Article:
There is an interesting discussion in the LGBT community now that more and more of us are assimilating into the general population: How do we hold on to what some refer to as our “culture?”
There is the ongoing debate about Pride parades and festivals and whether they have been co-opted by the corporate world. There were some who questioned if we could still have a ‘Dyke March’ in D.C. or if ‘Dykes on Bikes’ could still lead the Pride Parade in this day and age. Did having a Wells Fargo float in the parade destroy the vibe?
It is important to recognize members of our community come from different cultures and backgrounds and we never want to lose that individuality. But is there a specific “gay” culture we share as part of the gay community we also want to hold onto? Do we need places to gather that are primarily ours?
My response is yes we do. There is a need for spaces in which we can still be totally ourselves and totally “gay.” We need to recognize being totally accepted by everyone may never happen; or if it does it will take generations. In the meantime there need to be safe places for us.
All people need those kinds of places. As gay people we may have more than one that meet the differing needs of who we are; we all need to feel part of safe communities helping us to grow and prosper.
One of those places for me is Java House in Dupont. Whereas the area was once called the “fruit loop” for being so gay it is now a wonderfully diverse neighborhood. Java House meets my need for a place to talk about the issues of the day over morning coffee. At 7 a.m. each morning, seven days a week, my coffee group starts to arrive with their newspapers and iPads ready to challenge each other over the news of the day. Beebe, who is the wonderful morning manager, knows what each of us drinks and eats without even asking. For about an hour and a half each morning during the week and longer on weekends our group of students, interns, lawyers, professors, non-profit executives, former members of Congress, business persons, artistic directors and anyone else who has an opinion on anything can join the discussion and be a part of a welcoming community. It has over many years become a family. We go to the theater together and everyone shares the life events in their own families. We bring food to and check on anyone who is ill; we celebrate with those who have new children or grandchildren; and 12 of us even went to a destination wedding in Cancun for a member of the group. It happens the group is now more straight than gay.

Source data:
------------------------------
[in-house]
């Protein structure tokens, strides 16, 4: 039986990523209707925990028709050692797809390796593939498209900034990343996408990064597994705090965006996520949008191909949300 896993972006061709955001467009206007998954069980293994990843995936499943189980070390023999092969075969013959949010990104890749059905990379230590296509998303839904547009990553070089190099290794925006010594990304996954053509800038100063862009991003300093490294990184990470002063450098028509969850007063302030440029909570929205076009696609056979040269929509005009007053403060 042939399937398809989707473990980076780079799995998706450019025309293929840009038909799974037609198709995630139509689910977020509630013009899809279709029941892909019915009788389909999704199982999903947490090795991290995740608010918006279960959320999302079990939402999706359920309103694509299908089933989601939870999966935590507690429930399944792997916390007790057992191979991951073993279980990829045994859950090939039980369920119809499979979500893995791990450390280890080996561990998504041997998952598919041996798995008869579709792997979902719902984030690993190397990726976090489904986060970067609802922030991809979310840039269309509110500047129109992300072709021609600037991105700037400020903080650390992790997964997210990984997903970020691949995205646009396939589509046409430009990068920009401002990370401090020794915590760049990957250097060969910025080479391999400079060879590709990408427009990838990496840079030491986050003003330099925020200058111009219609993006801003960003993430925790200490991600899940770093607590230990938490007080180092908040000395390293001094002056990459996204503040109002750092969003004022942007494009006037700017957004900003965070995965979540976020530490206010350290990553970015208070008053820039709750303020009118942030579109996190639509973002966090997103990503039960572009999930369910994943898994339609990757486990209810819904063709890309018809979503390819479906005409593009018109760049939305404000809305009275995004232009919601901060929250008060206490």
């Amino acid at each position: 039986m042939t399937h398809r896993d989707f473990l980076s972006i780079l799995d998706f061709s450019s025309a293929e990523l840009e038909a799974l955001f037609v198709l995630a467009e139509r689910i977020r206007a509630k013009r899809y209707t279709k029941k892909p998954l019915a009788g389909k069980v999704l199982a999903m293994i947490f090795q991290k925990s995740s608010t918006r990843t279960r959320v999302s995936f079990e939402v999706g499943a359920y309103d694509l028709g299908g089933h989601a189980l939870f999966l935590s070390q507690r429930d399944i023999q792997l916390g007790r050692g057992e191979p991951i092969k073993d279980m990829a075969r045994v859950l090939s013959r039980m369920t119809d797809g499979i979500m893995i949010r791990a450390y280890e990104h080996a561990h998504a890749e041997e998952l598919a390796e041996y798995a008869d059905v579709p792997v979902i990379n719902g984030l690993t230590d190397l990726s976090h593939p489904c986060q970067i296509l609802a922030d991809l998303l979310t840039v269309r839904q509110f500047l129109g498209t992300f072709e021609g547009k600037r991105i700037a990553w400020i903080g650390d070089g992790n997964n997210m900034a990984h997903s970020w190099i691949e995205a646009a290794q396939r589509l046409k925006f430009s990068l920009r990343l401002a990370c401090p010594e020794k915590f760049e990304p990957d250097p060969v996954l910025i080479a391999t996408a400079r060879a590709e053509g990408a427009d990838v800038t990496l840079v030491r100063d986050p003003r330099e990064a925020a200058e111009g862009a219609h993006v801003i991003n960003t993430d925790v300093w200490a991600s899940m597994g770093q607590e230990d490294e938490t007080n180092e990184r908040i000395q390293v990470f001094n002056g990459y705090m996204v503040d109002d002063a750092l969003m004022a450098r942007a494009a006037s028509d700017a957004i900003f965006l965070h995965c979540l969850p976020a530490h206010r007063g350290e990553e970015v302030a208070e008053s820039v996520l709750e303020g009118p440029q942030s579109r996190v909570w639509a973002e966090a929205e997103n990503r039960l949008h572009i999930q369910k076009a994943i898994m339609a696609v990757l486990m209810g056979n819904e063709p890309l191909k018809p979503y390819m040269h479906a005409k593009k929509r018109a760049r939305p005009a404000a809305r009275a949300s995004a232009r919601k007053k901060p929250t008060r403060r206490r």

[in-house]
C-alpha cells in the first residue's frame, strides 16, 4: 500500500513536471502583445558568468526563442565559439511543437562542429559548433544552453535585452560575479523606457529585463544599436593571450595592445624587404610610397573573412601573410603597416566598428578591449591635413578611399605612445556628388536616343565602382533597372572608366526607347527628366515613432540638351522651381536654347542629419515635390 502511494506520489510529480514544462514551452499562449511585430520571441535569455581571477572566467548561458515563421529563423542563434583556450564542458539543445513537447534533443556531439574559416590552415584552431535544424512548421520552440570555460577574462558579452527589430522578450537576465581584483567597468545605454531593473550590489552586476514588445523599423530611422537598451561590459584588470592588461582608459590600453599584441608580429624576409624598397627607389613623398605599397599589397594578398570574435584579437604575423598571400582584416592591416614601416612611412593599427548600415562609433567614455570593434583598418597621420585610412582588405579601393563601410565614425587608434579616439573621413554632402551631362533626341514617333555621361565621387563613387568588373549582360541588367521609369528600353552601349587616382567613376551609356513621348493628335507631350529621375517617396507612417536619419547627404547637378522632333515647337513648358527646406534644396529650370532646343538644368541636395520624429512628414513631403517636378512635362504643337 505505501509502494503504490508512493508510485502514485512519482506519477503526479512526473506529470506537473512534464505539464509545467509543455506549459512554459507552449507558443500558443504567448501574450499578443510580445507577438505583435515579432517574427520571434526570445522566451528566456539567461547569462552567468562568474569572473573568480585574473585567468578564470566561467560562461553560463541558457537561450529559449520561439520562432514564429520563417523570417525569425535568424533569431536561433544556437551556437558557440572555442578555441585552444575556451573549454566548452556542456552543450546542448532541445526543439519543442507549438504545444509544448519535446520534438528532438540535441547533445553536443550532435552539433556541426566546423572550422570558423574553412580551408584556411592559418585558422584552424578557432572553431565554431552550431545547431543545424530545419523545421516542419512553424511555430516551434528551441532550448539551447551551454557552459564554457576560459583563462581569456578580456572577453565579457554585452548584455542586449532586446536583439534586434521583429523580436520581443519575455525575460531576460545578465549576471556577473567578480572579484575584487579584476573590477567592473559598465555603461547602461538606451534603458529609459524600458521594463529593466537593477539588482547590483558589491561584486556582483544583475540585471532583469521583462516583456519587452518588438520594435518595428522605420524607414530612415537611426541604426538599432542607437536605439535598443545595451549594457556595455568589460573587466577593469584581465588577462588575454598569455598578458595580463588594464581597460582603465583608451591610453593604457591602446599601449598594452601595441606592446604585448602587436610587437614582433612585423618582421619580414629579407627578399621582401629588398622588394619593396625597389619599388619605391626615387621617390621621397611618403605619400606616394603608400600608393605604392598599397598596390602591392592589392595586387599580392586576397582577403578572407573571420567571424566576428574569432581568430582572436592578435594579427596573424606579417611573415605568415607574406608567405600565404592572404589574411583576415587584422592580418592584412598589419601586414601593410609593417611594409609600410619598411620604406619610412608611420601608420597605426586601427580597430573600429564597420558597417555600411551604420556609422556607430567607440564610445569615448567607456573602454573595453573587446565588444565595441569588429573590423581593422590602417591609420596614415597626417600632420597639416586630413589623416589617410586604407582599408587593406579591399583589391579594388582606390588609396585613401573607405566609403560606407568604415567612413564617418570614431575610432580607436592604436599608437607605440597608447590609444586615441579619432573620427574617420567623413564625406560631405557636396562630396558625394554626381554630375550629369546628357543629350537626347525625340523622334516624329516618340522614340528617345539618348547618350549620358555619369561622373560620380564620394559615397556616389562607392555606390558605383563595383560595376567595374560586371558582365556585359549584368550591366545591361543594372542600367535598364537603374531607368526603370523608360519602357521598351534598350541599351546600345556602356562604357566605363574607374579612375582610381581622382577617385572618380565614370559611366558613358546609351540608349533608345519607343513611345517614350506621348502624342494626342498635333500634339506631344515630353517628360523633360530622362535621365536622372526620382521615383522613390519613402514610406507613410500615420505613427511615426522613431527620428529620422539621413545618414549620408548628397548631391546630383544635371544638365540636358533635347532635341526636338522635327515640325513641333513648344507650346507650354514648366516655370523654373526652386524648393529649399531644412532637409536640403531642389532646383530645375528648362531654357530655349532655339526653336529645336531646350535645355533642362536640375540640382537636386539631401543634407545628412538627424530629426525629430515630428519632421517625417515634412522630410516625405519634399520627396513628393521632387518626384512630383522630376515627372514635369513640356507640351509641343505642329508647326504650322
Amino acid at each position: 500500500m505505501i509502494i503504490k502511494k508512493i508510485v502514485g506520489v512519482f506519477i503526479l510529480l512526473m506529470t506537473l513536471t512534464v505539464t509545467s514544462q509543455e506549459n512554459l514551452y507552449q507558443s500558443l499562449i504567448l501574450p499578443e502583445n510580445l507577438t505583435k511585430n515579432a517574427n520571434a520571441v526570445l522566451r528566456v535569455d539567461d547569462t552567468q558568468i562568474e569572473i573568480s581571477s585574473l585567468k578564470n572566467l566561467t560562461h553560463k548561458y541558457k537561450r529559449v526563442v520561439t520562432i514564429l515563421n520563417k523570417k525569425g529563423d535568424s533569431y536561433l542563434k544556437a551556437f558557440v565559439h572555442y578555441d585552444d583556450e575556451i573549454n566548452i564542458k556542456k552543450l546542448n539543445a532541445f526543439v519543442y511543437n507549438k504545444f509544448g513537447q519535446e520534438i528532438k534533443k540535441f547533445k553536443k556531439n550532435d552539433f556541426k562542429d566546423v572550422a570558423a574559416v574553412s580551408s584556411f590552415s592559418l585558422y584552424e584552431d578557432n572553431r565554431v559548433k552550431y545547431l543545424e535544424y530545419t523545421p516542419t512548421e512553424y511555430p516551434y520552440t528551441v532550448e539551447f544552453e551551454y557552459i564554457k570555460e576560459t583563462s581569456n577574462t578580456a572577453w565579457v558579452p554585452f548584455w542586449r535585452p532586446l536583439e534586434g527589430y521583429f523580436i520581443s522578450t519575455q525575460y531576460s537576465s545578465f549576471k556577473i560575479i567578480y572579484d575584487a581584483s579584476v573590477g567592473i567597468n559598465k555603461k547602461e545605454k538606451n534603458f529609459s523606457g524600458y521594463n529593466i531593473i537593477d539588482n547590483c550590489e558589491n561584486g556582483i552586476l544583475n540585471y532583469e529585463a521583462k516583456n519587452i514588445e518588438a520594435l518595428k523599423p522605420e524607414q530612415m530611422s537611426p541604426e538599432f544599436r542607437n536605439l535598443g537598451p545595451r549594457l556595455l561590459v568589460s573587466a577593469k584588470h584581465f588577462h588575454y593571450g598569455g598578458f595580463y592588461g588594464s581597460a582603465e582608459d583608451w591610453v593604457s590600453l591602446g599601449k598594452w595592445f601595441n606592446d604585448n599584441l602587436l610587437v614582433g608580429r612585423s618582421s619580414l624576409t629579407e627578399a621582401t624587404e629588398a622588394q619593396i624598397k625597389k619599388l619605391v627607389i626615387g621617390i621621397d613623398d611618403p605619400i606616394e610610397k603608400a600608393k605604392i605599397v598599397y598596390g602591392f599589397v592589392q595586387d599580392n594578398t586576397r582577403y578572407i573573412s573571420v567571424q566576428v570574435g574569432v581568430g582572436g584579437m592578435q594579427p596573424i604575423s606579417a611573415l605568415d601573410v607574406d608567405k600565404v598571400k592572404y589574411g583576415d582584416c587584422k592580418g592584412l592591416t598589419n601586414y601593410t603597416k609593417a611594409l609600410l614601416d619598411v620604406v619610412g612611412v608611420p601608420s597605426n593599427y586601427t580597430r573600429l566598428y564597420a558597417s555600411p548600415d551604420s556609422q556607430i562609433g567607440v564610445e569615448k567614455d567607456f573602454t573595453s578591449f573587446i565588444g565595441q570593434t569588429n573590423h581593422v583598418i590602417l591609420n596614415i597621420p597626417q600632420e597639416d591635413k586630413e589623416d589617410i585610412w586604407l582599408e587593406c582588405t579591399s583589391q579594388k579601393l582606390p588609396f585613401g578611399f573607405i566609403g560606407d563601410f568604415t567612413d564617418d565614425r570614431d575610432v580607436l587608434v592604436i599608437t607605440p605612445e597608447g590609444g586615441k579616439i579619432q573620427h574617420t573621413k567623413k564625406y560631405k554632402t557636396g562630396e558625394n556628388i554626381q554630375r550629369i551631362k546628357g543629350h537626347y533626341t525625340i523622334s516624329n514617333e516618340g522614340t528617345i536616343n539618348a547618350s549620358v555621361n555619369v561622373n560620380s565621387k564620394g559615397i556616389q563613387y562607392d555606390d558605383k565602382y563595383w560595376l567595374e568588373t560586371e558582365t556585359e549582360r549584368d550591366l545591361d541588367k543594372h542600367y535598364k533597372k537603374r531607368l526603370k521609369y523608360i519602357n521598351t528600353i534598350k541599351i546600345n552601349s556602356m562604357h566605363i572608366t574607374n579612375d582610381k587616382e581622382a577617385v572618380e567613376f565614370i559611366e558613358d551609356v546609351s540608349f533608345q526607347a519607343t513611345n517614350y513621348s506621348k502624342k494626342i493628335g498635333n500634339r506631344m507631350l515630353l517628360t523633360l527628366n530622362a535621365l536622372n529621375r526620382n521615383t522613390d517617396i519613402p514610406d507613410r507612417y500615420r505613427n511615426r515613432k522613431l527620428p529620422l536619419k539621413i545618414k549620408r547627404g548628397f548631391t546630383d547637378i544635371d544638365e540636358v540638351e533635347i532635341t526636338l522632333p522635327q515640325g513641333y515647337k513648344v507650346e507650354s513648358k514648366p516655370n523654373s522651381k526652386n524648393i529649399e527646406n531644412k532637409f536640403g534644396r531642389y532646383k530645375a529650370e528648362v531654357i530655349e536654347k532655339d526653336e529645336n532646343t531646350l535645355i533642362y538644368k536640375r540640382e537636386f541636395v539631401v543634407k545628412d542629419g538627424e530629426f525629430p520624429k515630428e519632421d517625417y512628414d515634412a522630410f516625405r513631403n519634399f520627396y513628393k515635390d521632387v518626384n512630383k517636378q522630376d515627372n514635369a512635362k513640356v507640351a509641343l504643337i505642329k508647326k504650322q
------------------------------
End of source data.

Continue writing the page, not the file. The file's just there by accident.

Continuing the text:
So for me there is still a need for a place where I can feel I am in the majority. Where there aren’t kids, whether they have straight or gay parents, and I don’t feel the need to watch what I say — places like JR.’s or Cobalt in Dupont and Nellie’s and Town in the U Street corridor. Then there are my favorite hangouts in Rehoboth Beach, Del. Places I can go nightly for a glass of wine at happy hour and be entertained like the Blue Moon and Aqua. Places in which I can openly ogle the hot waiters like those at Aqua and appreciate getting a kiss on the cheek from those who are friends. I can greet male friends with a kiss and no one looks askance. I can sing at the top of my lungs along with Pamala Stanley at the Blue Moon and know she is playing to her gay audience. There is a comfort in knowing these places are still there to cater to the LGBT community.
Assimilation is great and acceptance is even better. Gay marriage is now legal across the nation and more and more LGBT couples are having children and their children are attending school with the children of straight couples. They are having play dates at each other’s homes and some are sharing vacations together. I share my life with my group at Java House.
But my hope is we never totally lose the gay part of us that is different — that part that still needs to be celebrated and that we will always have places where we can do that.
Peter Rosenstein is a longtime LGBT and Democratic Party activist. He writes regularly for the Blade.